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State tests for blood lead levels in local children

Aztec, La Plata have relatively high percentages of children testing positive for elevated lead levels

Hannah Grover
hgrover@daily-times.com
San Juan County
  • At least 7 percent of children tested in Aztec and La Plata showed elevated lead levels in their blood
  • Small sample sizes and false positive tests can contribute to high percentages, according to the department of health spokesman
  • The main cause of lead poisoning is lead-based paint
  • Officials found no evidence of an increase in blood lead levels related to the Gold King Mine spill

 

FARMINGTON — A high percentage of children tested in two local communities have elevated blood lead levels, however the samples were relatively small and could have provided false positives, state health officials said.

The New Mexico Department of Health provided The Daily Times with data for Kirtland, Farmington, Bloomfield, Aztec and La Plata zip codes for tests done between 2006 and 2015.

Elevated lead levels are defined as five or more micrograms per deciliter of blood.

According to this data, 7 percent of children in La Plata who were tested had elevated lead levels and 7.17 percent of children in Aztec showed the same elevated lead levels. In contrast, about 5 percent of children tested in Flint, Mich., showed elevated levels of lead in their blood, according to Reuters.

Nationwide, 3.3 percent of children test positive for elevated lead levels. In New Mexico, about 1.2 percent of children test positive. In San Juan County, 1 percent of the 3,129 children tested between 2010 and 2015 showed elevated blood lead levels.

Four percent of Farmington children had elevated levels of lead in their blood and about 3.5 percent of Bloomfield children showed elevated lead levels. Less than 1 percent of children tested in Kirtland had elevated levels.

Blood tests

Children enrolled in Medicaid are tested around their first or second birthdays. But just because the child tests positive for elevated lead levels does not mean that the child has lead poisoning, according to New Mexico Department of Health spokesman Paul Rhien.

He explained that the children are first tested by a finger prick. If that shows elevated blood lead levels, a second, more complete, test is administered. Oftentimes, a child whose finger prick tested high for lead in blood will not test positive for elevated levels during the subsequent tests. However, these children still show up in the department's data as cases of elevated blood lead levels.

Another factor potentially contributing to the high percentages is the relatively small number of children tested. In La Plata, only one of 13 children tested between 2006 and 2015 had elevated levels of lead, and, in Aztec, 24 of the 237 children tested showed elevated lead levels in their blood after the finger prick test.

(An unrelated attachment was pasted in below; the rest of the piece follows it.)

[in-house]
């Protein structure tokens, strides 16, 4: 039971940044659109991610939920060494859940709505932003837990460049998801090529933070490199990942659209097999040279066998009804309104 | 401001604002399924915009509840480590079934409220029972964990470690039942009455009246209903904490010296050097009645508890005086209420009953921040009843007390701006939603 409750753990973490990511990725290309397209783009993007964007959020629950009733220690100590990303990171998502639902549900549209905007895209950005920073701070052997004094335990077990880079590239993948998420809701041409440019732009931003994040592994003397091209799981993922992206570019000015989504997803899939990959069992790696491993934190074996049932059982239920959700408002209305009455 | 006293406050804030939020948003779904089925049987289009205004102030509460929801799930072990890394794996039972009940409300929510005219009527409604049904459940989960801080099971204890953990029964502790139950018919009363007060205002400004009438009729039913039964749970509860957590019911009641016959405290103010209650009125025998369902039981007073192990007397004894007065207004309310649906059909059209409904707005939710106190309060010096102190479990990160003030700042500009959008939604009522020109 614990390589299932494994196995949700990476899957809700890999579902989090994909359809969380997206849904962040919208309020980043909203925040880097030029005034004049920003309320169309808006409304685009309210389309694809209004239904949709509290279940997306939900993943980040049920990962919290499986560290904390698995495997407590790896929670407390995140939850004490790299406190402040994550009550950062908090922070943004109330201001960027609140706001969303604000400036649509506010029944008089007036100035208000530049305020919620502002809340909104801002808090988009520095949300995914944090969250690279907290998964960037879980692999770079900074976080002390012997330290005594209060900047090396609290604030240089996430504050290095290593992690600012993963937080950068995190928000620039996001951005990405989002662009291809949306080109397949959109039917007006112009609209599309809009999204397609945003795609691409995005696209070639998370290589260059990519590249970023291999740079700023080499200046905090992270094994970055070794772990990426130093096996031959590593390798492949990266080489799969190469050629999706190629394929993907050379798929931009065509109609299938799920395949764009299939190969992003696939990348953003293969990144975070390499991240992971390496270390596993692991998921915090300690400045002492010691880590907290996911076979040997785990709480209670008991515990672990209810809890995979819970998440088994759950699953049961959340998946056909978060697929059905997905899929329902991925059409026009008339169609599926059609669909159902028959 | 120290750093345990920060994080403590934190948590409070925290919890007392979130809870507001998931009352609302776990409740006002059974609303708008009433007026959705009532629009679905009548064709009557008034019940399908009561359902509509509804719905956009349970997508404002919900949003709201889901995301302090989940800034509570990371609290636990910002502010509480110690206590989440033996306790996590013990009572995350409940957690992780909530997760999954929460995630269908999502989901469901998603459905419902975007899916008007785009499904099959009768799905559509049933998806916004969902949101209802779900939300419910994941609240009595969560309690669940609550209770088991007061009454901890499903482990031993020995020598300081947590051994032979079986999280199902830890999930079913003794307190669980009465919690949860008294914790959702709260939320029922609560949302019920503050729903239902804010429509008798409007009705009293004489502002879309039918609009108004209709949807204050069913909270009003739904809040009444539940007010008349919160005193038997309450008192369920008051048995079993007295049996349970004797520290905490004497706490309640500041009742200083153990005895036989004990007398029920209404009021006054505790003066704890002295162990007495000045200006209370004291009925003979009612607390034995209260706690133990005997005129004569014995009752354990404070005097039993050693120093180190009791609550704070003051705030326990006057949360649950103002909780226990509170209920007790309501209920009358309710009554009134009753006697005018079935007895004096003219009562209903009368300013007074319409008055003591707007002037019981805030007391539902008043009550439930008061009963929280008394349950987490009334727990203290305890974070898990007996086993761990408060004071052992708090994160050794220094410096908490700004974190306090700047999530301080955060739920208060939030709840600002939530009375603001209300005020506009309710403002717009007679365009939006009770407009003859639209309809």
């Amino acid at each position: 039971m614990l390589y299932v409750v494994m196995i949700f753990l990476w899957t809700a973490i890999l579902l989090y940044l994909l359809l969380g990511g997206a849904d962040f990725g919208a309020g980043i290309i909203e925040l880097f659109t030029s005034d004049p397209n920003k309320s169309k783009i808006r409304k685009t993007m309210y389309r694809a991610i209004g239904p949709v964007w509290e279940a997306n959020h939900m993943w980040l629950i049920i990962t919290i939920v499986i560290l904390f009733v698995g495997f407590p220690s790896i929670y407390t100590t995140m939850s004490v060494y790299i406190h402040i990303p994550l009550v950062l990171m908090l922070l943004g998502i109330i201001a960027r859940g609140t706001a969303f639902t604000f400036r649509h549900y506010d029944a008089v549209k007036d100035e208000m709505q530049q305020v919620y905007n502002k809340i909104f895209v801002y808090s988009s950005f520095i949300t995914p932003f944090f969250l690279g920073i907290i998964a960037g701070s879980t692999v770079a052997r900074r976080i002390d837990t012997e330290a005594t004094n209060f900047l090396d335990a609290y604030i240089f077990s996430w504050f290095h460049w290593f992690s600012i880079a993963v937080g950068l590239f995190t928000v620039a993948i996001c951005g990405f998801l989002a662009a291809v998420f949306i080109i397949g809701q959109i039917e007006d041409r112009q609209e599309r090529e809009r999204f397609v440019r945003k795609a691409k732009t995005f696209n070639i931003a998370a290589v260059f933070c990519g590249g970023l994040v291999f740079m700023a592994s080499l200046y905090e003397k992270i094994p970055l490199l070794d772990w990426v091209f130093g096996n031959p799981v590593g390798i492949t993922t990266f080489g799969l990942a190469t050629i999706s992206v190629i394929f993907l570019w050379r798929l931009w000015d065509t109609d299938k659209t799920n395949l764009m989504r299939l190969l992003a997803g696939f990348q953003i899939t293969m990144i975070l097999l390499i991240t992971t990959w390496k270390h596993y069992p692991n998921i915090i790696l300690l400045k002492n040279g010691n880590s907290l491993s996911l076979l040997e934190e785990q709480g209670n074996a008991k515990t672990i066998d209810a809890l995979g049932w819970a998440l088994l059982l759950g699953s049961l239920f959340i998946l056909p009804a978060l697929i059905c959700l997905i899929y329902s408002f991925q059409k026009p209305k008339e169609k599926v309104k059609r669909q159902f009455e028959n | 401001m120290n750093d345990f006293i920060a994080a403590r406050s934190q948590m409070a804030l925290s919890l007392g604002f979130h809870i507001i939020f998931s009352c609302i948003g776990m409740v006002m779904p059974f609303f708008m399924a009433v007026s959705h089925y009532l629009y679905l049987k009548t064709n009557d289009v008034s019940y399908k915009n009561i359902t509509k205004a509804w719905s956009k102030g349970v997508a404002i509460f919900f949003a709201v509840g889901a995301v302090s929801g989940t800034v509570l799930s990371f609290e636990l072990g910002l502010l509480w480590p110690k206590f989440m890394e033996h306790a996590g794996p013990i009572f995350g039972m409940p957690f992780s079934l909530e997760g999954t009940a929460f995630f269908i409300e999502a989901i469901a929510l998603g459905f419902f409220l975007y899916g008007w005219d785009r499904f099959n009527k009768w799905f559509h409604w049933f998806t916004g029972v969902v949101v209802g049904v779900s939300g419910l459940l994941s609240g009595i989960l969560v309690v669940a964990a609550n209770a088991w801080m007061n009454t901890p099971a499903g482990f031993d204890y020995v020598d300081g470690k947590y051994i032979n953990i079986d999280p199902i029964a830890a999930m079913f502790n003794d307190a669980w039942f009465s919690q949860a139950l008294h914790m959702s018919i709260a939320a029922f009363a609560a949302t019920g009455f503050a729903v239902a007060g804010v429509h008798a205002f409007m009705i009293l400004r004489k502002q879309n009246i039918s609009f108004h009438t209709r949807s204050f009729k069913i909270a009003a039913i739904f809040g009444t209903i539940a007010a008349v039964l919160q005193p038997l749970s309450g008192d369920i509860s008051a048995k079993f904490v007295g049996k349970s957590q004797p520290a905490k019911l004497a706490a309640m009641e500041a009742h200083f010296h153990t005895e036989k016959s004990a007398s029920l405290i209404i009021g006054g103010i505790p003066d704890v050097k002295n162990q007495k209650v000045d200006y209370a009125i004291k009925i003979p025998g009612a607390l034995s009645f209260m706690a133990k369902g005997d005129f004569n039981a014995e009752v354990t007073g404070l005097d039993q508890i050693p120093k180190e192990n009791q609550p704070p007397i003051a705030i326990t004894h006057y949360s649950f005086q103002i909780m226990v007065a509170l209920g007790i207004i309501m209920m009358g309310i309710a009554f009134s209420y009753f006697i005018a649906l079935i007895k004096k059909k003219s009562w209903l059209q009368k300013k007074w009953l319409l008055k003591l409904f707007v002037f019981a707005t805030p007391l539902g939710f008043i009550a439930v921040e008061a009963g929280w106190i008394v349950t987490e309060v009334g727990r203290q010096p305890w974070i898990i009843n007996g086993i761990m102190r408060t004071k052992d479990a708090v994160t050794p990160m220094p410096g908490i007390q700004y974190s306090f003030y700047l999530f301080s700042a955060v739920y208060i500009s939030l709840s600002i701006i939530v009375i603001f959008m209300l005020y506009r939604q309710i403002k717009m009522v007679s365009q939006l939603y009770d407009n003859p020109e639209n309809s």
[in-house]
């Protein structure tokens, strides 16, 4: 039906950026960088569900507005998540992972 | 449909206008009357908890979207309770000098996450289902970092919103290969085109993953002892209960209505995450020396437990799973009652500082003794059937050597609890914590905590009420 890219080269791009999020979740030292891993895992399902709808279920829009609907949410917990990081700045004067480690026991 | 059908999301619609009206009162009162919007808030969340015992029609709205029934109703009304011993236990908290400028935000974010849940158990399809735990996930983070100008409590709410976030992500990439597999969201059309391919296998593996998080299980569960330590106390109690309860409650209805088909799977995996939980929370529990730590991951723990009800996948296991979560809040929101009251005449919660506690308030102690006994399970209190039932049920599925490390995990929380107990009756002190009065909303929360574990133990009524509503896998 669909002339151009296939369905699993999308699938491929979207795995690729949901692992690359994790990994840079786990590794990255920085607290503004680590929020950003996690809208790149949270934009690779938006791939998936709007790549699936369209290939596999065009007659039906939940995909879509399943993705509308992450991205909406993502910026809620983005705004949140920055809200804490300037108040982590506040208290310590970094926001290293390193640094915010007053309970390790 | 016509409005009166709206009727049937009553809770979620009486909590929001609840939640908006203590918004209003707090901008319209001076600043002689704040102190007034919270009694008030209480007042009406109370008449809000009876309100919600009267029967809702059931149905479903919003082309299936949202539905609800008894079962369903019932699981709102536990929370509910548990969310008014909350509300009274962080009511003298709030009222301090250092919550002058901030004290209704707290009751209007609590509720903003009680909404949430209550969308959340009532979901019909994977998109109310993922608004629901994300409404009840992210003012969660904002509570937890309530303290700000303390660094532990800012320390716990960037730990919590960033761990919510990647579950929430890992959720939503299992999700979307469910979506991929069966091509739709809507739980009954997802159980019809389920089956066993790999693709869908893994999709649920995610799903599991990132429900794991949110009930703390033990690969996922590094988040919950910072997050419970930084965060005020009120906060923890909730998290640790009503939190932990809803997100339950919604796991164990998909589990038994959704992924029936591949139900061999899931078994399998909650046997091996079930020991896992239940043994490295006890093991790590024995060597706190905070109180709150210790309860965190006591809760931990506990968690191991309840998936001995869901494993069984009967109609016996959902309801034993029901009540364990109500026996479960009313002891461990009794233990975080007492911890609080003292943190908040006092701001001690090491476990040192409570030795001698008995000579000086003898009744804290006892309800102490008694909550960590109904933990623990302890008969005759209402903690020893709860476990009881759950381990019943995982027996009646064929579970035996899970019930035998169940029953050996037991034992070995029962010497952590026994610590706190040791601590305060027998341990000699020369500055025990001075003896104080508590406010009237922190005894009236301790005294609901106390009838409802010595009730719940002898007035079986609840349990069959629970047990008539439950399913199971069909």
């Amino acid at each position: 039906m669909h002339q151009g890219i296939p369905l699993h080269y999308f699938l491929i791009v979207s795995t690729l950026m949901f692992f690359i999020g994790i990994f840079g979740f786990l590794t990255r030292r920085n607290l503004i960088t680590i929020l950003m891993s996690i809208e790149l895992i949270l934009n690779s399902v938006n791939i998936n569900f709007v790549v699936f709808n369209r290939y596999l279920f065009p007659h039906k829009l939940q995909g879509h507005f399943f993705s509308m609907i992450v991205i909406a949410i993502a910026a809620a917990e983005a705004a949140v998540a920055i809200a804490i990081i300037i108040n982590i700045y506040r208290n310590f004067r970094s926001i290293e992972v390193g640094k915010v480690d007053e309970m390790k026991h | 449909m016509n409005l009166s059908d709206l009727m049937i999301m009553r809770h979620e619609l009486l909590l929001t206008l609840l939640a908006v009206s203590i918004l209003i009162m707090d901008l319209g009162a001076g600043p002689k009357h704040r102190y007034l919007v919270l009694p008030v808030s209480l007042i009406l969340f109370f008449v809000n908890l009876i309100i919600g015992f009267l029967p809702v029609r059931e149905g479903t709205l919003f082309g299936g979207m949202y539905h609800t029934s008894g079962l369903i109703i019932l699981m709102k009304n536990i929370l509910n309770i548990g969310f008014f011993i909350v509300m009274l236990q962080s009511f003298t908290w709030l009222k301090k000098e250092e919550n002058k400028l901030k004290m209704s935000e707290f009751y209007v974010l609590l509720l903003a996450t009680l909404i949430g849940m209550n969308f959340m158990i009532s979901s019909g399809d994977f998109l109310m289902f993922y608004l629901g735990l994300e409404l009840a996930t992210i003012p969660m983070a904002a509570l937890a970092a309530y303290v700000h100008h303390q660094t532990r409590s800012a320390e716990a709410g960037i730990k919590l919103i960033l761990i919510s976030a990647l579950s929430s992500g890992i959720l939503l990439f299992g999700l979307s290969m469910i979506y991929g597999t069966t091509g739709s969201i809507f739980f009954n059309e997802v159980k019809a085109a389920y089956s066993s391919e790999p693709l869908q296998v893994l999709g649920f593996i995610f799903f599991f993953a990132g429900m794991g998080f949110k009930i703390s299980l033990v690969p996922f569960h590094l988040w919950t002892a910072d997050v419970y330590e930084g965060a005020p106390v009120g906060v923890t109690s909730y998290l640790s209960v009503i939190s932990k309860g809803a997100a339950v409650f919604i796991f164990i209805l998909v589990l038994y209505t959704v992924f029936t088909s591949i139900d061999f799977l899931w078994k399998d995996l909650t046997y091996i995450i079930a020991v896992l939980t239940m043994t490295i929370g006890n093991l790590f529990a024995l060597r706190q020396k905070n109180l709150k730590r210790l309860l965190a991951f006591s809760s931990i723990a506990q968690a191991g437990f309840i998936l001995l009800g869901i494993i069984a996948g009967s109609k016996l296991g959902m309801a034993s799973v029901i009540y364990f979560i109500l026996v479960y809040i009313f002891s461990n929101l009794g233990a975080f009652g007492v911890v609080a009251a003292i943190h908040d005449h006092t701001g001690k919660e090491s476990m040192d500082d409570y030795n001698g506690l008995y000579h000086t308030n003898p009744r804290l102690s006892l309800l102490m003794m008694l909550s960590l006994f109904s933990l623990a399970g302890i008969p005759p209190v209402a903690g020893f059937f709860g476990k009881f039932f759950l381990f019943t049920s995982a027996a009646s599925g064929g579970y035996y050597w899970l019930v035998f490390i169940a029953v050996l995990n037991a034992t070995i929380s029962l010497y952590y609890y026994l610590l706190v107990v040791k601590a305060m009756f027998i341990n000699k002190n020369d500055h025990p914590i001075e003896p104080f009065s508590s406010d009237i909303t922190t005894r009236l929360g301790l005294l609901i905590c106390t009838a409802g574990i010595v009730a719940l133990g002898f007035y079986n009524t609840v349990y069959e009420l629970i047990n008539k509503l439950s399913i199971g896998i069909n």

Causes of elevated blood lead levels

According to the U.S. Environmental Protection Agency, children are more at risk from lead poisoning than adults because their smaller bodies result in higher concentrations and their brains and nervous systems are more sensitive to the effects of the metal.

The most common cause of elevated blood lead levels is from exposure, commonly through ingestion, to lead-based paint in older buildings, Rhien said during a phone conversation Wednesday. In an email, Rhien said the department takes every elevated blood test seriously and works to identify potential sources of exposure to lead.

The EPA lists dishes and glasses that contain lead, lead-contaminated soil and lead-based paint as some of the ways children can be exposed to the metal. People can also be exposed to lead if the water pipes in their houses contain lead. Both lead-based paint and lead pipes are more common in older houses. However, the number of homes in the area affected by lead leaching from water pipes is very small, according to data provided by municipalities

There were concerns during the Gold King Mine spill of August 2015 that the plume of water laden with heavy metals from the mine could increase the lead in wells near the Animas River north of Aztec. However, recent blood testing has not shown evidence of any increased lead in children's blood related to the spill, according to Rhien.

In 2016 and the beginning of 2017, two of the 72 children tested in the Aztec zip code — less than 3 percent — had elevated levels of lead, according to the department of health.

Managing lead poisoning

In his email, Rhien said the department is usually able to find the source of lead exposure and manage the levels of lead in the children's' blood through a diet high in calcium and iron. He explained that calcium and iron help the body release lead.

Lead poisoning affects a child's development. According to the EPA, this can cause behavioral and learning problems, slowed growth, hearing problems and anemia. Because of these dangers, Rhien said every child younger than six years old should be tested for lead.

"The effects of lead on children are very serious," he said.

Hannah Grover covers government for The Daily Times. She can be reached at 505-564-4652.